Leaders of the Financial Services Institute warmly welcomed about 300 attendees to the final panel of its Financial Advisor Summit 2015 on Tuesday in Washington. But they left advisors and other guests with a sober reminder of what lies ahead with a final version of the Department of Labor’s new fiduciary rule expected in the first quarter of 2016.
“It’s time to get under the hood of your books of business. Look at how your accounts would be catalogued by the DOL to understand the approach [regulators] are taking and exploring, and ask what your books of business will look like in a post-DOL world,” said David Bellaire, the FSI’s general counsel.
Bellaire and his colleagues highlighted the major changes likely to impact financial advisors and broker-dealers as the Obama administration moves ahead to issue new fiduciary rules before the president leaves office. Broker-dealers and advisors would have eight months to implement them.
“The new Employee Retirement Income Security Act rules are very different from the Investment Adviser Act [of 1940] that you operate with daily,” Bellaire explained. Under ERISA, advisors would be prohibited from engaging in transactions that entail conflicts of interest for the client unless there is an exemption; whereas under the ’40 Act, advisors and clients reach an agreement regarding potential conflicts.
Overall, “DOL represents a fundamental rethinking on the way retirement advice is delivered,” he stated. “It means huge and sweeping change for the industry and enormous challenges for us all.”
The “sweeping changes” result from expanded definition of fiduciary, which would cover the majority of interaction with retirement investors under the new rules. Advisors and clients would be required to sign Best Interest Contract Exemption contracts, in which broker-dealers and advisors acknowledge the new fiduciary standards and their impartial conduct codes.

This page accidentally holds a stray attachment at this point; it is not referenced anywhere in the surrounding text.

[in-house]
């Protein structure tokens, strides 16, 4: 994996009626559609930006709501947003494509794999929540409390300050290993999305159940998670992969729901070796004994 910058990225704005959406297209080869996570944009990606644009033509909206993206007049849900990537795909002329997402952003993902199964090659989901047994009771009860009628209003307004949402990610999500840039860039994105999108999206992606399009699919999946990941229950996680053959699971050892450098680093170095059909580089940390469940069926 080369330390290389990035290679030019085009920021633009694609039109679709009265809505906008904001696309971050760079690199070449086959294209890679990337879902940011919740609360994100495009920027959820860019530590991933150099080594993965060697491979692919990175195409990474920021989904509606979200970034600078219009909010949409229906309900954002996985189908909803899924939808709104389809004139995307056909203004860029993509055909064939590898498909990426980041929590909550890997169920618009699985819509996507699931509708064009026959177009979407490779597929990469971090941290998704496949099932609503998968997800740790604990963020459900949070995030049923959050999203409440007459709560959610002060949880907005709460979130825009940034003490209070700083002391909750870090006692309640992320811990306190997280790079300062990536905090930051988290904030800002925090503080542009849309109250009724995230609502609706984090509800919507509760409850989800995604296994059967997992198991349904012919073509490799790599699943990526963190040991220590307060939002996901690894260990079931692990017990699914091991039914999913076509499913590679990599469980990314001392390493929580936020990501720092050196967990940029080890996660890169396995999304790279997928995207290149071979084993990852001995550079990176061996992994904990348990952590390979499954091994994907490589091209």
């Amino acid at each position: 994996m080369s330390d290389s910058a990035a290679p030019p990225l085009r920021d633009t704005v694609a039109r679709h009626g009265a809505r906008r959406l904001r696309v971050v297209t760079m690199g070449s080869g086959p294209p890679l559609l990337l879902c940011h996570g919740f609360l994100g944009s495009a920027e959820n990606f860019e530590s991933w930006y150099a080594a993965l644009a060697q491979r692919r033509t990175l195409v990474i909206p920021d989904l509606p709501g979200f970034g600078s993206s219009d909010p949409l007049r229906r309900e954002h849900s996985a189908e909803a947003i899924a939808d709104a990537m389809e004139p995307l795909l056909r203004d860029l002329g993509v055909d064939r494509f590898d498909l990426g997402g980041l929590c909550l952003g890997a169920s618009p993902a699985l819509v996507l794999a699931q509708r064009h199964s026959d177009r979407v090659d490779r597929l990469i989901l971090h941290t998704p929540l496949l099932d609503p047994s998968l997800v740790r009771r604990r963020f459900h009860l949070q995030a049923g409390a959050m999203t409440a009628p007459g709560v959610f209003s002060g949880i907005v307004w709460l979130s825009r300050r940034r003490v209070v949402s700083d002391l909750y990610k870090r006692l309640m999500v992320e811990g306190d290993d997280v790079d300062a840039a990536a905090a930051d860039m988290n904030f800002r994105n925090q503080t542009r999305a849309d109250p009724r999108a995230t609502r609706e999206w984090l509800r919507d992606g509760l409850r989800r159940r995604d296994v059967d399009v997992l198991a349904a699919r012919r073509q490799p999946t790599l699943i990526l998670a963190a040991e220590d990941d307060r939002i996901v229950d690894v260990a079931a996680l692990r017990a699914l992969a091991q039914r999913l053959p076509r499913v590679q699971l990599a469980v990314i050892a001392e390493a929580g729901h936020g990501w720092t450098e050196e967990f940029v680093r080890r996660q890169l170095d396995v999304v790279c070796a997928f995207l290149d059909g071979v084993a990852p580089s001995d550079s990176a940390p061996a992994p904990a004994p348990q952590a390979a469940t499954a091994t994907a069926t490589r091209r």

The contracts have extensive warranties that entail “extensive changes to compensation models,” since only “reasonable compensation” is allowed, according to Bellaire.
But there’s more
Information on exactly what and who gets paid via product sales has to be published in detail on publicly available websites in a readable format, the FSI expert adds. And there must also be point-of-sale disclosures with one-, five- and 10-year cost projections for each product sold; annual reports on the products are also required.
“There is a limit on what assets can be in BICE accounts,” he explained, and alternative products like nontraded REITs are not permitted.
Advisors and broker-dealers have to show quarterly returns for each and every retirement account and money movement, says Bellaire. “This is information that is not usually kept for IRAs and other accounts by broker-dealers. The requirements are very complex and entail significant changes in how broker-dealers do business.”
The contracts are likely to raise costs significantly for the broker-dealers and expose them to further liability, he states. “DOL will put pressure on broker-dealer and advisor compensation models … and the result is reduced access to retirement advice products and services for small and midsize investors,” Bellaire said.
It’s also possible that commissions across product types – variable annuities, mutual funds and ETFs – could be the same, he notes.
Meanwhile a group of 46 Democrats has requested a second comment period on the new rules.
“This is very significant, because the DOL has been resistant to opening things up for another comment period,” said Robert Lewis, head of legislative affairs for FSI. “For the industry, it would be good to have the opportunity to talk before the proposal is finalized.”